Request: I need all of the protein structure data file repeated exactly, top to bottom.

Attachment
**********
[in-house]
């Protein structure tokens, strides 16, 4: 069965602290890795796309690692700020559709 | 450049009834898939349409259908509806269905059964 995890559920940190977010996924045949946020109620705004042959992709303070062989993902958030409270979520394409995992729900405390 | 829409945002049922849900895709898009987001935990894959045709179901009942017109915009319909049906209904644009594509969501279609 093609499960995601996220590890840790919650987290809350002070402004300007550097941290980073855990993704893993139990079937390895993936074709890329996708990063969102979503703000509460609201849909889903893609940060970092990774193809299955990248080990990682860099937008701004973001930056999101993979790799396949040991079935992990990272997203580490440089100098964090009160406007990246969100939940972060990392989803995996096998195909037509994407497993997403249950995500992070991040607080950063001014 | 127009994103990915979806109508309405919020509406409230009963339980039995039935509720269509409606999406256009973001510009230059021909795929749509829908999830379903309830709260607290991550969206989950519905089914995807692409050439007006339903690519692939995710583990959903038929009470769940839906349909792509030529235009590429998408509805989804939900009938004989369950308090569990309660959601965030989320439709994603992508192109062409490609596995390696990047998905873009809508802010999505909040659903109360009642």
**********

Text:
[in-house]
């Protein structure tokens, strides 16, 4: 069965602290890795796309690692700020559709 | 450049009834898939349409259908509806269905059964 995890559920940190977010996924045949946020109620705004042959992709303070062989993902958030409270979520394409995992729900405390 | 829409945002049922849900895709898009987001935990894959045709179901009942017109915009319909049906209904644009594509969501279609 093609499960995601996220590890840790919650987290809350002070402004300007550097941290980073855990993704893993139990079937390895993936074709890329996708990063969102979503703000509460609201849909889903893609940060970092990774193809299955990248080990990682860099937008701004973001930056999101993979790799396949040991079935992990990272997203580490440089100098964090009160406007990246969100939940972060990392989803995996096998195909037509994407497993997403249950995500992070991040607080950063001014 | 127009994103990915979806109508309405919020509406409230009963339980039995039935509720269509409606999406256009973001510009230059021909795929749509829908999830379903309830709260607290991550969206989950519905089914995807692409050439007006339903690519692939995710583990959903038929009470769940839906349909792509030529235009590429998408509805989804939900009938004989369950308090569990309660959601965030989320439709994603992508192109062409490609596995390696990047998905873009809508802010999505909040659903109360009642």